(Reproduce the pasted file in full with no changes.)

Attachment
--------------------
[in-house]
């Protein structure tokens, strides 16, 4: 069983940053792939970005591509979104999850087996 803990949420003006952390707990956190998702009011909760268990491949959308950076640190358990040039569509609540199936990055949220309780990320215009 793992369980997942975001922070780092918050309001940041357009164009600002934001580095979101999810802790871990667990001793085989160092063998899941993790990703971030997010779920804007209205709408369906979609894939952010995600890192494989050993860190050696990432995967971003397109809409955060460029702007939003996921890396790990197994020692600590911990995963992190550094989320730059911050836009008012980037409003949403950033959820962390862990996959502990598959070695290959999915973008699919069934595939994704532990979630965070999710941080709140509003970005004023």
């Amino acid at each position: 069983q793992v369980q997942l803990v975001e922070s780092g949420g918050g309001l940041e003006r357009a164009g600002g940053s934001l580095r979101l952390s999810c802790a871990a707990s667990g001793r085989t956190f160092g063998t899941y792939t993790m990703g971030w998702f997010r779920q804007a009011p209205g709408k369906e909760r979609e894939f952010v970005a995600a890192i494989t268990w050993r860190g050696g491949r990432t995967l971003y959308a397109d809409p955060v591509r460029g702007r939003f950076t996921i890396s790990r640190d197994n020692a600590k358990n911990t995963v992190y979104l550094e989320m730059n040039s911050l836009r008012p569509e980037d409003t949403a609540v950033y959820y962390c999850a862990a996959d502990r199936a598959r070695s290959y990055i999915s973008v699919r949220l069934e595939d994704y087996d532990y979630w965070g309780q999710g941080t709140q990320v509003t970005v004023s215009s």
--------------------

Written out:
[in-house]
């Protein structure tokens, strides 16, 4: 069983940053792939970005591509979104999850087996 803990949420003006952390707990956190998702009011909760268990491949959308950076640190358990040039569509609540199936990055949220309780990320215009 793992369980997942975001922070780092918050309001940041357009164009600002934001580095979101999810802790871990667990001793085989160092063998899941993790990703971030997010779920804007209205709408369906979609894939952010995600890192494989050993860190050696990432995967971003397109809409955060460029702007939003996921890396790990197994020692600590911990995963992190550094989320730059911050836009008012980037409003949403950033959820962390862990996959502990598959070695290959999915973008699919069934595939994704532990979630965070999710941080709140509003970005004023």
């Amino acid at each position: 069983q793992v369980q997942l803990v975001e922070s780092g949420g918050g309001l940041e003006r357009a164009g600002g940053s934001l580095r979101l952390s999810c802790a871990a707990s667990g001793r085989t956190f160092g063998t899941y792939t993790m990703g971030w998702f997010r779920q804007a009011p209205g709408k369906e909760r979609e894939f952010v970005a995600a890192i494989t268990w050993r860190g050696g491949r990432t995967l971003y959308a397109d809409p955060v591509r460029g702007r939003f950076t996921i890396s790990r640190d197994n020692a600590k358990n911990t995963v992190y979104l550094e989320m730059n040039s911050l836009r008012p569509e980037d409003t949403a609540v950033y959820y962390c999850a862990a996959d502990r199936a598959r070695s290959y990055i999915s973008v699919r949220l069934e595939d994704y087996d532990y979630w965070g309780q999710g941080t709140q990320v509003t970005v004023s215009s």